How do you think about all the systems, all the processes, management structures, decision making, rewards, all those things that actually drive execution? This is the basic thesis, that nine out of ten organizations fail to execute strategy. One of the things we talk about is that there is a disconnect between what an entrepreneur wants to do. The exercise I had the entrepreneurs do yesterday is to close their eyes and ask the question, “Does everyone in your organization know your strategy?” If they don’t, why not? That’s the issue. Does everyone know the strategy of your organization? Why? Because what we find in research is that very few workforces actually know their strategy. The founder does, the entrepreneur does, the senior team does, but they don’t actually drive this down into their talent. The people strategy with the business strategy is really important. (more…)

Mobile money penetrates Africa through Facebook: spotlight on Endeavor Entrepreneur company ZunguZ

Reprinted from IT News Africa.

The concept of using Facebook as a premier secure channel to exchange mobile money between friends will grow in significance and quickly – so claim the business leaders behind ZunguZ, a multi-tiered platform that integrates deeply into the social graph and a host of financial services to empower the consumer. ZunguZ is the flagship product of ZunguZ Inc. a Delaware USA company with a presence in the heart of Palo Alto, Silicon Valley, not far from Facebook, and a footprint in Cape Town, South Africa.

The founder of ZunguZ, high impact serial entrepreneurs, Robert Sussman and Lance Fanaroff, have been quick to position the offering clearly within a competitive marketplace. Although listed amongst the likes of Google Wallet, PayPal Wallet, Facebook Credits, Square and M-Pesa, management stress that ZunguZ is not a competitor offering to various P2P, P2B and B2B payment systems. Sussman refers to the multi-tier structure of ZunguZ with embedded intelligence behind the recently launched “Z-button” as a unique differentiator, and the core of the ZunguZ business model. It provides the functionality to facilitate automated, immediate online transactions without any hassle or delay.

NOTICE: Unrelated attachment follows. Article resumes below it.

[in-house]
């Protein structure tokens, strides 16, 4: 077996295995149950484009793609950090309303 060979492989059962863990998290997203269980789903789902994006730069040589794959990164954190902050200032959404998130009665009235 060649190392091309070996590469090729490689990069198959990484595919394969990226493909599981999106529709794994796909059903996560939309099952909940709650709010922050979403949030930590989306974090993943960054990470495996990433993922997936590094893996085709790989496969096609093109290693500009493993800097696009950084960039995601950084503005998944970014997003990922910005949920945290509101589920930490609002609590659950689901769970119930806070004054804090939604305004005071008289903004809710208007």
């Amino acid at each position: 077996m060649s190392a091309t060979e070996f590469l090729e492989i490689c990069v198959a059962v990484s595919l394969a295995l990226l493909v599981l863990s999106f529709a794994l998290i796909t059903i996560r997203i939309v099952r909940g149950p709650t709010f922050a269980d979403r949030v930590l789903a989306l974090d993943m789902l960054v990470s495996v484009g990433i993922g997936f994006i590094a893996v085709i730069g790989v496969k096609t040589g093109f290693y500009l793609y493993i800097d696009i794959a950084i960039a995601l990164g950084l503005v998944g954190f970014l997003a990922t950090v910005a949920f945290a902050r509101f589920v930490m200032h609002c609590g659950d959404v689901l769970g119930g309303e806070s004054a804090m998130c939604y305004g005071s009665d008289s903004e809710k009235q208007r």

This positions the offering at the forefront of a burgeoning area of technology and e-retail. He points to a Social Impact Study 2012* which claims, based on a survey of 1088 online shoppers who use Facebook about the impact of social sharing (exchanging information about products with friends), that 75% of users who read these comments click through to the relevant retailer. The offering and solution has complied with beta testing regulation. The first release (version 1.0) has been upgraded with consistent development and enhancement, developed and released to Facebook, and is now available in version

ZunguZ is housed in a PCI compliance datacentre in Germany and incorporates security such as Thawte certification, SSL, and HTTPS, as well as second factor authentication, which are all prerequisites for integration with the platform. Both Sussman and Fanaroff emphasise that the concept is based on using ones Facebook profile as a token of identification to activate a ZunguZ profile and thereby interact with friends. This is a person-to-person payment solution that works off interaction between associates that are linked via a network.

“Money can be exchanged between registered users without any banking information required. ZunguZ and Facebook do not have access to theusers funds as this sits in local bank accounts. This is all handled by the banks, together with their standard level of banking security, regulation and compliance. ZunguZ is therefore not a bank, does not touch the money and there is no intention of it ever becoming a bank. We work with banks to bring their services to the social networks,” says Sussman.

Management at ZunguZ believe there is a great deal of truth in a quote by Seth Godin (sourced from Saucy Social Media): “”Build it, and they will come” only works in the movies. Social Media is a “build it, nurture it, engage them, and they may come and stay.”

Going forward Sussman and Fanaroff believe the principles of risk management and that which governs effective strategies to make initiatives work domestically, will pay dividends.

“Innovative entrepreneurs can drive initiatives forward. There has to be a careful and strategic balance between capital outlay and risk mitigation. We have considered the risk factor in building this initiative up locally and we believe we have the resources, expertise and knowledge of this environment to make this work,” adds Sussman.

10 lessons Seth Godin can teach you about blogging

Reprinted from quicksprout.com. See the original article here.